A former pharmaceutical executive and twice-confirmed veteran of George W. Bush’s HHS, the 50-year-old nominee earned bipartisan respect in recent weeks for his familiarity with the sprawling agency and a stated desire to reset relations with lawmakers on both sides of the aisle.
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Key House Republicans are warming to a proposal aimed at bringing down ObamaCare premiums, raising the chances of legislative action this year to stabilize the health-care law.
House GOP aides and lobbyists say that top House Republicans are interested in funding what is known as reinsurance. The money could be included in a coming bipartisan government funding deal or in another legislative vehicle.
Any action from Republicans to stabilize ObamaCare would be a major departure from the party’s long crusade against the law, but after having failed to repeal the Affordable Care Act last year, the discussion is shifting.
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A growing number of mostly Republican-led states are rushing to follow Kentucky’s lead in requiring thousands of people on Medicaid to work or lose health coverage.
The governors of South Dakota, Alabama, Louisiana and South Carolina have said in recent weeks that they plan to pursue work requirements for their Medicaid programs, following the Trump administration’s release of guidelines for the concept in January.
“Whenever possible, we should always endeavor to help South Carolinians in need find their path to gainful employment and away from temporary assistance of government,” South Carolina GOP Gov. Henry McMaster tweeted Jan. 11, the same day federal officials announced the new guidance.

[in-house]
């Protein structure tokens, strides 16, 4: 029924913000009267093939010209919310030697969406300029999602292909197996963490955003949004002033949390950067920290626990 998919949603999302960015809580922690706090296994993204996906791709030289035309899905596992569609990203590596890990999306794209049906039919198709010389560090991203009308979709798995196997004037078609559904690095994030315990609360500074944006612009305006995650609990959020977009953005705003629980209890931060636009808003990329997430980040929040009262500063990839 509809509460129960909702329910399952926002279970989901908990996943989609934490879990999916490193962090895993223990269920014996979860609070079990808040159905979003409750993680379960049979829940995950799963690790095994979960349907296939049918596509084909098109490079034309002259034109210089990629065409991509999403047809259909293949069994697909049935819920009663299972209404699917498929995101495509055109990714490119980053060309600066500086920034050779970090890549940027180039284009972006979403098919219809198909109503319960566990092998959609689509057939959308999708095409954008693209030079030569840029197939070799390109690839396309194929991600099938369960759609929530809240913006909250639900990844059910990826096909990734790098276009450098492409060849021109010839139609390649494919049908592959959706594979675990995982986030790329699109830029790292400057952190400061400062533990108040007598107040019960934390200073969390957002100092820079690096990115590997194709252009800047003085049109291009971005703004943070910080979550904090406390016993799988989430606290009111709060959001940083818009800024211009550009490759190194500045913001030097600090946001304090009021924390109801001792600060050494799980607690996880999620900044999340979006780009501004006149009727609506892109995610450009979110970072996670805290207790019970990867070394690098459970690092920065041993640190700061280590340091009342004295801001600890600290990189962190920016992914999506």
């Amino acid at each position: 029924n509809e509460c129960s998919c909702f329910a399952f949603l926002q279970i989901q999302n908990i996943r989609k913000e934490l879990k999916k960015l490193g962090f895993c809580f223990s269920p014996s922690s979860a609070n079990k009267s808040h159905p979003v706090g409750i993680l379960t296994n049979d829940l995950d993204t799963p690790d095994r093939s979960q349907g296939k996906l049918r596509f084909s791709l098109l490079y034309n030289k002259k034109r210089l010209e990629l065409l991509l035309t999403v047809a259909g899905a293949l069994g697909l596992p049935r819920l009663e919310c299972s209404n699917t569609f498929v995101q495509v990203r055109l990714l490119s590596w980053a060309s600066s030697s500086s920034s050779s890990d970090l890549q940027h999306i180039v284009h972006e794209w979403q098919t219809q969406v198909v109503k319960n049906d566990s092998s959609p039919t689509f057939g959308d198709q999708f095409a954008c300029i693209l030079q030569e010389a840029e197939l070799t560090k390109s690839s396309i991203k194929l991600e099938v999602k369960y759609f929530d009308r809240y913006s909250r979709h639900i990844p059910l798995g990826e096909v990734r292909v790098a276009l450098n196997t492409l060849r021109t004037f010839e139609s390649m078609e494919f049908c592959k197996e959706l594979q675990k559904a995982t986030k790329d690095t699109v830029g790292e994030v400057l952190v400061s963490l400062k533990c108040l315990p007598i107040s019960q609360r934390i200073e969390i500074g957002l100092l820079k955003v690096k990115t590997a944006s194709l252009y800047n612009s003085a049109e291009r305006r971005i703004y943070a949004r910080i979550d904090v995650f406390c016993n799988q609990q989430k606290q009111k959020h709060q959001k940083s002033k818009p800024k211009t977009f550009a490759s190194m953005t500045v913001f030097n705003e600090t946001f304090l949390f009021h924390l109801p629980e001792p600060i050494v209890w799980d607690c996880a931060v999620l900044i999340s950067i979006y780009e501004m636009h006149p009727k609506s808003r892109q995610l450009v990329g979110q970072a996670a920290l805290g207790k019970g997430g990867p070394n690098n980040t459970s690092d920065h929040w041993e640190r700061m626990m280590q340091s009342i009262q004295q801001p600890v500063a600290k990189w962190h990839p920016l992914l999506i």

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President Donald Trump vowed Monday that his new health-care chief Alex Azar — a former top drug-company executive who raised prescription prices — is “going to get those prescription drug prices way down” as Azar was sworn in for his job.
“It’s doing to come rocketing down,” Trump said as Azar, 50, stood at his side in the White House before taking his oath as secretary of the U.S. Health and Human Services Department from Vice President Mike Pence.
“We have to get the prices of prescription drugs way down, and unravel the tangled web of special interests that are driving prices up for medicine, and are really hurting patients,” Trump said.
“And nobody knows that process better than Alex.”
A House committee voted Tuesday to impose work requirements on Medicaid recipients, something Republicans are seeking as a precondition to expanding the health-care program to more low-income, uninsured Virginians. It was not clear how many of the state’s 1 million Medicaid recipients would be affected if the bill becomes law because the majority are children, the elderly, pregnant women and people with disabilities, all of whom would be exempt under the plan because they are considered to face some barrier to work.